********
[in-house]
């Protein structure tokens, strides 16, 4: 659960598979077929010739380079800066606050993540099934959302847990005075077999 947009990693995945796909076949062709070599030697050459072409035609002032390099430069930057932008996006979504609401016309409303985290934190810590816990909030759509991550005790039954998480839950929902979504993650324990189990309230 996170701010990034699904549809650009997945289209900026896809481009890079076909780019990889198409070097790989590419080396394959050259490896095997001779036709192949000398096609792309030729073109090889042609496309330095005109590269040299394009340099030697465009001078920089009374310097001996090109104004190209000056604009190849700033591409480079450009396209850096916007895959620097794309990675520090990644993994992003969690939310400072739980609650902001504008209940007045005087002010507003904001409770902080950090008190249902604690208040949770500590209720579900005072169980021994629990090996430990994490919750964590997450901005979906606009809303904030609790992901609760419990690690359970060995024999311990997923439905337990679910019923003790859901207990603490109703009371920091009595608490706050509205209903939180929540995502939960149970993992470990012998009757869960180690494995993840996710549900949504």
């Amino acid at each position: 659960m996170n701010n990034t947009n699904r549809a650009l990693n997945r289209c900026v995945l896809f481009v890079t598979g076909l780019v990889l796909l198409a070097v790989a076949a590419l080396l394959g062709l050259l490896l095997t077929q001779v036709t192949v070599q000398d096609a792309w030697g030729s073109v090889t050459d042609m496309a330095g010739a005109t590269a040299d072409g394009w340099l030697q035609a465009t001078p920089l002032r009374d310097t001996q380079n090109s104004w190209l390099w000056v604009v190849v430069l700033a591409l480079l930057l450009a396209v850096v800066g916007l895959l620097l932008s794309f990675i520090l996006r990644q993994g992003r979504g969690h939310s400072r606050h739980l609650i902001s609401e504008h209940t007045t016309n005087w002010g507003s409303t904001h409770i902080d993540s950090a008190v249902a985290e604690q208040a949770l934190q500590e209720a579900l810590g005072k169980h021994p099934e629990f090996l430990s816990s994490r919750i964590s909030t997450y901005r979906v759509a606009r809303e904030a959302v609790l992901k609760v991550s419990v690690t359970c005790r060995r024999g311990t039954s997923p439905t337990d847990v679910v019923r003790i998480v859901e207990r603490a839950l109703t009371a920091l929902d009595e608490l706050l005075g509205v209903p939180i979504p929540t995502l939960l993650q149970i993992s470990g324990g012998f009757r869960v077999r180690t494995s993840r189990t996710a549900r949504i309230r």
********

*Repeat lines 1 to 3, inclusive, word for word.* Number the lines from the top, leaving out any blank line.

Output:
[in-house]
């Protein structure tokens, strides 16, 4: 659960598979077929010739380079800066606050993540099934959302847990005075077999 947009990693995945796909076949062709070599030697050459072409035609002032390099430069930057932008996006979504609401016309409303985290934190810590816990909030759509991550005790039954998480839950929902979504993650324990189990309230 996170701010990034699904549809650009997945289209900026896809481009890079076909780019990889198409070097790989590419080396394959050259490896095997001779036709192949000398096609792309030729073109090889042609496309330095005109590269040299394009340099030697465009001078920089009374310097001996090109104004190209000056604009190849700033591409480079450009396209850096916007895959620097794309990675520090990644993994992003969690939310400072739980609650902001504008209940007045005087002010507003904001409770902080950090008190249902604690208040949770500590209720579900005072169980021994629990090996430990994490919750964590997450901005979906606009809303904030609790992901609760419990690690359970060995024999311990997923439905337990679910019923003790859901207990603490109703009371920091009595608490706050509205209903939180929540995502939960149970993992470990012998009757869960180690494995993840996710549900949504």
């Amino acid at each position: 659960m996170n701010n990034t947009n699904r549809a650009l990693n997945r289209c900026v995945l896809f481009v890079t598979g076909l780019v990889l796909l198409a070097v790989a076949a590419l080396l394959g062709l050259l490896l095997t077929q001779v036709t192949v070599q000398d096609a792309w030697g030729s073109v090889t050459d042609m496309a330095g010739a005109t590269a040299d072409g394009w340099l030697q035609a465009t001078p920089l002032r009374d310097t001996q380079n090109s104004w190209l390099w000056v604009v190849v430069l700033a591409l480079l930057l450009a396209v850096v800066g916007l895959l620097l932008s794309f990675i520090l996006r990644q993994g992003r979504g969690h939310s400072r606050h739980l609650i902001s609401e504008h209940t007045t016309n005087w002010g507003s409303t904001h409770i902080d993540s950090a008190v249902a985290e604690q208040a949770l934190q500590e209720a579900l810590g005072k169980h021994p099934e629990f090996l430990s816990s994490r919750i964590s909030t997450y901005r979906v759509a606009r809303e904030a959302v609790l992901k609760v991550s419990v690690t359970c005790r060995r024999g311990t039954s997923p439905t337990d847990v679910v019923r003790i998480v859901e207990r603490a839950l109703t009371a920091l929902d009595e608490l706050l005075g509205v209903p939180i979504p929540t995502l939960l993650q149970i993992s470990g324990g012998f009757r869960v077999r180690t494995s993840r189990t996710a549900r949504i309230r």